A sunny day is the ideal way to begin a trip along a coast which is not commonly explored in Yucatán: Dzilam de Bravo. I had heard of the water pools before – the fresh water springs that sprout from the sea – and “Las Bocas” – the place where the ocean meets the estuary. However, it was just recently that I had the fortune of discovering the wealth of Dzilam’s wildlife, mostly birds and flamingos, and its tranquility, composed of orange sunsets and the sounds of nature.
Ecotourism has become a secondary activity for the inhabitants of Dzilam de Bravo since it’s mainly a fishing port. You can usually catch a glimpse of different sized boats returning from a fishing trip or many days at sea. The image of a sailor returning home with a backdrop that looks like it comes straight out of a painting is fairly common around here.
The Flamenco Day Care
Some trips lead to self-discovery; while others lead you to corners that I’m sure will turn into one of your happy places. Along with my guide, Darwin, who fell in love with this port and has lived here for several years, I covered around 10 kilometers from the dock all the way to the birds’ nesting area. My guide calls this site the “flamenco day care” because you can find a community of young birds who are still not strong enough to fly long distances. You’ll see them eating and hanging out with cormorants and Canadian pelicans who come to spend winter down south. You can take a closer look, but remember to follow instructions so you do not to disturb this small island’s different species.
Fresh Water Pools in the Sea
We head to the well-known water pools. These are pools of fresh water that are constantly moving with pressure. They formed due to the water of a nearby cenote called Elepetén. Let me remind you that in Yucatán water flows beneath the surface in an interconnected system.
This water maze, or Xbuya Há, is so important that in October 2003 divers from National Geographic traveled to discover its depths. Take a dip and feel how the warm salt water from the Gulf, and cold fresh water from the cenote contrast on your skin. This is full sensory experience that reminds you that life is a continuous ying and yang.
The cenote is our next stop. The fiddler crabs sense your arrival as you cross the wooden bridge to reach the crystal clear water of the cenote. You can cool down, dive into the water, or jump from the platform with a Tarzan rope.
Las Bocas: Sand, Fishing, and Camping
Farther away from the port the sea meets the estuary. It has a beach area where you can camp, sail, go kayaking, or practice sport fishing.
The point of departure is the co-op Sayachuleb (bird from the water spring in Maya), next to the lighthouse by the restaurant “El Fortín de San Juan.” This co-op’s guides have ample experience taking care and protecting the wildlife of this place. With their help, you can take an ecotour, go kayaking, camp, fish, dive, and go on a birding or night tour. All prices are by boat (eight people maximum).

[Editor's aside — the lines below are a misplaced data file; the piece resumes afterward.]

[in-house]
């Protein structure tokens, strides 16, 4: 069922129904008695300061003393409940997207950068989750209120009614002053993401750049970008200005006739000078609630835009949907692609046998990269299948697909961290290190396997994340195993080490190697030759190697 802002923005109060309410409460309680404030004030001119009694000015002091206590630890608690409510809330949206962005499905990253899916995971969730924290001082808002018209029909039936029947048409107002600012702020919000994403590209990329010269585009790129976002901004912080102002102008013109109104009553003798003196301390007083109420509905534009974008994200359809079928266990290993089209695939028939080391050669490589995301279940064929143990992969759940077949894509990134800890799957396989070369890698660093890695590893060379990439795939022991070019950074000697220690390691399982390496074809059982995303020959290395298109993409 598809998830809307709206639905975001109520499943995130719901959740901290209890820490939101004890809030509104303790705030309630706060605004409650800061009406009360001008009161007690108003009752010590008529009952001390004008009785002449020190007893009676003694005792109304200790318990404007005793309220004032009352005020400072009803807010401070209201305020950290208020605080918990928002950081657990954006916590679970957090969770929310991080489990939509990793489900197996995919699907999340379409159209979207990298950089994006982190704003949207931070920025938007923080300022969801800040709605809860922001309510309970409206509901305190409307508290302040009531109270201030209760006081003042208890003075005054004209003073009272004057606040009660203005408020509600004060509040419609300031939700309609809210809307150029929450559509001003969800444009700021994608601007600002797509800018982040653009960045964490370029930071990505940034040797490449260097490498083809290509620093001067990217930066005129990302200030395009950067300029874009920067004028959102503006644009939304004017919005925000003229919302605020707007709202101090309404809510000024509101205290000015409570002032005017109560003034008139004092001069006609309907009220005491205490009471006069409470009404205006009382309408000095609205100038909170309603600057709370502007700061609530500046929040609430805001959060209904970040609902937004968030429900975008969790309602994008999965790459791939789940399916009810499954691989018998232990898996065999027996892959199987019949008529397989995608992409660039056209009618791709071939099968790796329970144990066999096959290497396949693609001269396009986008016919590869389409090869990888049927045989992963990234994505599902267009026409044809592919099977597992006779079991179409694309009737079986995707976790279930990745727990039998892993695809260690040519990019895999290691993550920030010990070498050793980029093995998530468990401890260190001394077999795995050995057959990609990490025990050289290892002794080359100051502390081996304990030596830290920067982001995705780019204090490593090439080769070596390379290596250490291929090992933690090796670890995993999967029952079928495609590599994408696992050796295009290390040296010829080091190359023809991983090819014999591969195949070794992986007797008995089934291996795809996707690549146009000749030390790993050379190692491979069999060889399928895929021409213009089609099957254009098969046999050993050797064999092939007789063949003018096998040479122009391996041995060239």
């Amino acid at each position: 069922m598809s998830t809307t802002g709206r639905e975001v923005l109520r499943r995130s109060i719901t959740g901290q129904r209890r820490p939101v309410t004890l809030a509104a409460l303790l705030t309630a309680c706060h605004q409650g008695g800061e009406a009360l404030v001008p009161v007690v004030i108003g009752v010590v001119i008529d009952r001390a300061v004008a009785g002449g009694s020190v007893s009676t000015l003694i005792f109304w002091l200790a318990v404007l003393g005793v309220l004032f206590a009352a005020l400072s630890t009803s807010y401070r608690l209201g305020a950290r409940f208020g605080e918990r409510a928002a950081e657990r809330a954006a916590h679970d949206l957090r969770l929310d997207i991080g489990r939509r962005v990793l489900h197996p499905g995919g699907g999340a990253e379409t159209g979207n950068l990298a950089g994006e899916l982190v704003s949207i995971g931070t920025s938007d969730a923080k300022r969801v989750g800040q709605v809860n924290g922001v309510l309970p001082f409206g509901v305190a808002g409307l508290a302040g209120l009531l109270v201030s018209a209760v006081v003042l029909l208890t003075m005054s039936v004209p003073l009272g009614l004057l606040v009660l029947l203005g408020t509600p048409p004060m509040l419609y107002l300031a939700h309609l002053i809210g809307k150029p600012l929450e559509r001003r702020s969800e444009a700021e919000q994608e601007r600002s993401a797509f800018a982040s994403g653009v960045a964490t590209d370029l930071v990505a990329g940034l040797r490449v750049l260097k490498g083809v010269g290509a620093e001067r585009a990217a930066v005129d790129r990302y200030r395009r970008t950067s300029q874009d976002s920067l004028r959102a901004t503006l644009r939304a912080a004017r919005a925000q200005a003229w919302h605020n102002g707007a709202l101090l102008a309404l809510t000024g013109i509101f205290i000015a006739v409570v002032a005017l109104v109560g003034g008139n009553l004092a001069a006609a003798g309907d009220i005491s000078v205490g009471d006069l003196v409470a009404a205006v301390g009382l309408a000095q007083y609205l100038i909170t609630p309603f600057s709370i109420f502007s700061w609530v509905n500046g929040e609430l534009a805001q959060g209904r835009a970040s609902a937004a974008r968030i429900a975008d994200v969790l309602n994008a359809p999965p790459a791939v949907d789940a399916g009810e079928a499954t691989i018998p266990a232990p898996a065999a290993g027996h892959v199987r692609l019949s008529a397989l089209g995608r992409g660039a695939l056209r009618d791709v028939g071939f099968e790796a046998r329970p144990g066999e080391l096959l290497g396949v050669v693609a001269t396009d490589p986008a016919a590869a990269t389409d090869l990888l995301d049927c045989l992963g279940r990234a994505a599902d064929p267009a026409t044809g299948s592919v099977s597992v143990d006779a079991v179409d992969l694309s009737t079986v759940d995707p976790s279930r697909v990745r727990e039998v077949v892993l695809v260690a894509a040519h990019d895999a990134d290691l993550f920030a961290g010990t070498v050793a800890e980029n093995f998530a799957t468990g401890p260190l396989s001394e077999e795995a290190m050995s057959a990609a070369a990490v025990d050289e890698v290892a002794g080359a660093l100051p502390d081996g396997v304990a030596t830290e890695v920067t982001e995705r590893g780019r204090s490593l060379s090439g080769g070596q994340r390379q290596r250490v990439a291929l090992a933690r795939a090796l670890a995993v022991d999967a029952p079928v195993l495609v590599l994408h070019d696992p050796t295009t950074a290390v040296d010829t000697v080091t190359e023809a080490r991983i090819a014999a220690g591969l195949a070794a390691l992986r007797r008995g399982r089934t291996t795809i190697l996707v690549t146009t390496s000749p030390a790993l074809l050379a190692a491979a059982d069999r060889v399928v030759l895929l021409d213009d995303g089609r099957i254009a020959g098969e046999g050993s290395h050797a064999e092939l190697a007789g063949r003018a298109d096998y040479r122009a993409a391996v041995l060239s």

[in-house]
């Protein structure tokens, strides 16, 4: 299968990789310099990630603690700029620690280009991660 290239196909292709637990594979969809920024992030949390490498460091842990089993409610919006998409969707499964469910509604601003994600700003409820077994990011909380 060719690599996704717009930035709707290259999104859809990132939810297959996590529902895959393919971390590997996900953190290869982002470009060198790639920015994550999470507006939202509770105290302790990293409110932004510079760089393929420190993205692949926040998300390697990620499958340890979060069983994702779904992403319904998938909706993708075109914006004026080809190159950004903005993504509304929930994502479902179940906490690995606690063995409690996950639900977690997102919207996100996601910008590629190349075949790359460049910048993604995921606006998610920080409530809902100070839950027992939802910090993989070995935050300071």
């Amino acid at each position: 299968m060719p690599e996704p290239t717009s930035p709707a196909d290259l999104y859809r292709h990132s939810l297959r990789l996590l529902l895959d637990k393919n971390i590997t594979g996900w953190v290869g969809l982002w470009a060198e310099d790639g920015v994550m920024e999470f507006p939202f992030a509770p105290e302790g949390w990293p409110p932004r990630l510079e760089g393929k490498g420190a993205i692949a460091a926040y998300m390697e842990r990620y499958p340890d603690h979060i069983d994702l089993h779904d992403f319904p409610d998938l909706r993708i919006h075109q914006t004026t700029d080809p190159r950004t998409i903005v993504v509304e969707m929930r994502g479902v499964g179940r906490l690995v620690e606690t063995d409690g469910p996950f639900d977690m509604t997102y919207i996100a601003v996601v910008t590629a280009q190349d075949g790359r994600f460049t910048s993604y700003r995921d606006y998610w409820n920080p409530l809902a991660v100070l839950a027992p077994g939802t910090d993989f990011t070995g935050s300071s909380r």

Short tour: fresh water spring, bird nesting area, and cenote. 2 hours, $900 pesos
Regular tour: fresh water spring, bird nesting zone, narrow river, and cenote. 2.5 hours, $1,400 pesos
Long tour: fresh water spring, bird nesting zone, narrow river, cenote, and Las Bocas beach. 3.5 hours, $1,700 pesos.
For more information:
Tel. 9991 41 2532
How to Get There
Via the coast: Take the Mérida-Progreso highway, then follow the signs to Telchac until you reach Dzilam de Bravo.
Via Motul: At the junction in Cansahcab, head to Dzidzantún until you reach Dzilam González. A few minutes away you’ll find Dzilam de Bravo.
By public transport: Take the Mérida-Dzilam González route at the Noreste bus terminal (Calle 67 x 50 x 52) and then take a cab or van to Dzilam de Bravo.
Where to Stay
Oxwatz, a Natural Park
Pair this weekend getaway with a visit to the Oxwatz natural park located in Tekal de Venegas. Here you’ll find cenotes, lagoons, swamps, hiking paths, and much more so you can have an adventure in a space where nature is protected. Get there early to make the most of your trip.
In the fall and winter you can hike to the Baxaatún archeological site, swim in the Kukulá cenote, kayak in the bodies of water, or visit the swamps and a cenote in the conservation. You can also snorkel, dive, and camp. All activities are for a minimum of four people with previous reservation. It is suitable for adults, but not recommended for children or the elderly.
From Dzilam de Bravo to Oxwatz
Take the highway to Dzilam González going through Temax until you reach Tekal. It’s best to take a Colectivo or rent a van in Oxwatz.
For more information on Oxwatz:
Editorial by Violeta H. Cantarell
Photography by Natalia Bejarano for use in Yucatán Today
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